By: Jane Borges

Semsom’s The Hummus Games at the Lebanese food chain’s Muscat branch in MGM, saw food bloggers, foodies and media professionals compete against each other to create unique dishes out of hummus.

At the Lebanese restaurant Semsom, the tables have been laid out. But it’s not the regular plates and cutlery that adorn the dining area. Instead, the tables have doubled-up as kitchen workstations, making room for knives, chopping boards and wooden mortars and pestles. Somewhere in the corner is a wide array of condiments, spices, vegetables, fruits and bottles of olive oil – all carefully placed around two huge bowls of hummus.

Renowned Lebanese food blogger Anthony Rahayel is hard at work, inspecting all the ingredients. “The combinations appear to be very interesting,” he says. “It will be fun to see what twist people bring to the hummus.”

Rahayel is talking about Semsom’s The Hummus Games, which made a stop at the Lebanese food chain’s Muscat branch in Muscat Grand Mall on Tuesday after a successful run in New York and Beirut. The competition saw food bloggers, foodies and media professionals from the region compete against each other to create unique dishes inspired from local flavours, using hummus and ingredients available at the event. The winning dish would take home the title of ‘Muscat Hummus’ and make it to the menu of Semsom’s eateries across the globe for two weeks in January next year.

Rahayel, who specially flew down to Muscat to judge the event, said, “What we are doing today is taking the simple hummus, which has been around for thousand years, and bringing some funkiness to it by adding some colour and changing the flavours and aromas.”

Before the competition, Rahayel also revealed a few tips to the participants on how they could create a tasty hummus without being over-ambitious. “What I expect is not complexity or too many ingredients at a time. Just a little bit of one ingredient could make all the difference to the dish. Add aromas and taste and most importantly, ensure that there is a long-lasting flavour to the hummusit’s all about making that first impression,” he said.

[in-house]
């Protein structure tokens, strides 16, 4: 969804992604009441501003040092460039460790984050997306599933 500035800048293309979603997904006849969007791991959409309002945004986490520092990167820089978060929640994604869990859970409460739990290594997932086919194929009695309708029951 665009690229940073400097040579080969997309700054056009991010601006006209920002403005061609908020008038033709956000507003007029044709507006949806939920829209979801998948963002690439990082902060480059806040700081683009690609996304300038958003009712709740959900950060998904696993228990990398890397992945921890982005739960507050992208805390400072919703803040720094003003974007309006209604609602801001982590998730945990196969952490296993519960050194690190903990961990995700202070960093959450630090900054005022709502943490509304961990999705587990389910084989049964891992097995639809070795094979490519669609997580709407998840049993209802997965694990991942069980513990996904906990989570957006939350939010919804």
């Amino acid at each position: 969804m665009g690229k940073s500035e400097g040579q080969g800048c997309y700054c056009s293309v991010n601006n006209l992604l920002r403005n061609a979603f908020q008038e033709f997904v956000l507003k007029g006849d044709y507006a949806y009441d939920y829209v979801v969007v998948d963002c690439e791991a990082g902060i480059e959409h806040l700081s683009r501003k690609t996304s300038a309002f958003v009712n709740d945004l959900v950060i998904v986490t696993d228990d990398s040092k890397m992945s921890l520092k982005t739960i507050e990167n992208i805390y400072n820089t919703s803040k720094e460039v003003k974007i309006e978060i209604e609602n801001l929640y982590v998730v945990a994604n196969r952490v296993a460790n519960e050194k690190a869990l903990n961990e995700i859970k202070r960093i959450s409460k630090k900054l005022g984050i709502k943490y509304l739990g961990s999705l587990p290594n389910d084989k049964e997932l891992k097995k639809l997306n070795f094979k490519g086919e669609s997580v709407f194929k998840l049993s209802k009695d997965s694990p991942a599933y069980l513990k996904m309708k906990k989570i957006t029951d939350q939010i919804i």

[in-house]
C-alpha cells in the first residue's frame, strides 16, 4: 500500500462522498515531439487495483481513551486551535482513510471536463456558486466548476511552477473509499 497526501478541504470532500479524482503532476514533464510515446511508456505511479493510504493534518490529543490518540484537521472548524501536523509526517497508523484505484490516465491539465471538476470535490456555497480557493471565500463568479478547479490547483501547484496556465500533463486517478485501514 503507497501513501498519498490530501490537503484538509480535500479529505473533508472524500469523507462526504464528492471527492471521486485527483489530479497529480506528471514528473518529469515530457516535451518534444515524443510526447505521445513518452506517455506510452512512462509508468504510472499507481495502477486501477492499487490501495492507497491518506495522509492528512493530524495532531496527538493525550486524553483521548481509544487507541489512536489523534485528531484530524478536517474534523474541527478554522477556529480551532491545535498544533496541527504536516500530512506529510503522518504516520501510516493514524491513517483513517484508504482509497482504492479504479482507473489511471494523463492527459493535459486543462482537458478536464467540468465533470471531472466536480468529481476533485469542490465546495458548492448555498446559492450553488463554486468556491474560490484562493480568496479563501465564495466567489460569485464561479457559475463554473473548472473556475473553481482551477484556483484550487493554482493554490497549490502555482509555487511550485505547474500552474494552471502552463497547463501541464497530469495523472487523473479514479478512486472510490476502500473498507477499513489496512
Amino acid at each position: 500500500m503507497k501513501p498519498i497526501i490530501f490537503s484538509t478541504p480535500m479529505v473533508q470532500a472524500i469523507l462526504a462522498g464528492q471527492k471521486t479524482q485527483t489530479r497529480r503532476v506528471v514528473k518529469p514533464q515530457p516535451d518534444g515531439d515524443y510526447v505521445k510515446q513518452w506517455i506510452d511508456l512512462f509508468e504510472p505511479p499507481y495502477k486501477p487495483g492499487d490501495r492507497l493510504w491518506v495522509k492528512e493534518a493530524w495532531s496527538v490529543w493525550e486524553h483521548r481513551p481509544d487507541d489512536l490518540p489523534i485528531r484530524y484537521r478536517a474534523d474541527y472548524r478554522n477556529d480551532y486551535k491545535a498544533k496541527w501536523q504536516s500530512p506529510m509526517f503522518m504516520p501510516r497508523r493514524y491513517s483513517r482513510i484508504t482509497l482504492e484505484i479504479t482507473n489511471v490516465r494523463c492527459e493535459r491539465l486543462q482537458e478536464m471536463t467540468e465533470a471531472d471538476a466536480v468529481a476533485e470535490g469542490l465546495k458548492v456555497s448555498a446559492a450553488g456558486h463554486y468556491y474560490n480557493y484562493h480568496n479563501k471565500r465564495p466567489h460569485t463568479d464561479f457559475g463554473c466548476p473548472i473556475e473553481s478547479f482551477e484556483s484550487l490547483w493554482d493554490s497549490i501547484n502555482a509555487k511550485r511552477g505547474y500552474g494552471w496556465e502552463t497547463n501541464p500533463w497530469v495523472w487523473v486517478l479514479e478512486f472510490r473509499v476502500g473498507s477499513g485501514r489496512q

The participants were given five minutes to choose their ingredients, and half an hour of preparation time.

Smitha Devadas, who is an avid food blogger and runs, was seen creating a dish inspired from her mother’s famed south Indian chutney, which she quite predictably named Mamma Hummus. “The chutney is a combination of roasted coconut, lentils, coriander seeds, tamarind and jaggery. Mixing this with the hummus gives it a textural difference. I quite like the combination.”

Another self-proclaimed foo-die Fatima Hammadi, project manager at I Love OM, who has had a dig at hummus across the Gulf, said she had never tried her hands at making her own hummus before, but was quite happy with the outcome. Named Besame Mucho (Kiss me), her dish saw a combination of lemon and orange zest, parsley, mint and sesame seeds, all intended to bring some freshness to the hummus.

However, in a unanimous decision, the judges – Christine Sfeir, CEO and founder of Semsom, Rahayel, Chef Ali and Rami Nasser, operations manager of Semsom Oman – chose Green Goddess.

The dish, which the judges praised for its “perfect balance of flavours,” was created by Oneza Tabish, founder of the Facebook group, What’s Cooking Oman? and her group member Susan Sarada. “We prepared three hummus dishes that were inspired by the three colours of the Omani flag. The judges loved the green one,” said Oneza.

Speaking after the event, Christine said, “The idea behind the ‘The Hummus Games’ was to get people to have some fun, be creative and to take the hummus to a completely different level. The mood and vibe here was brilliant. And we will definitely be coming back for more.”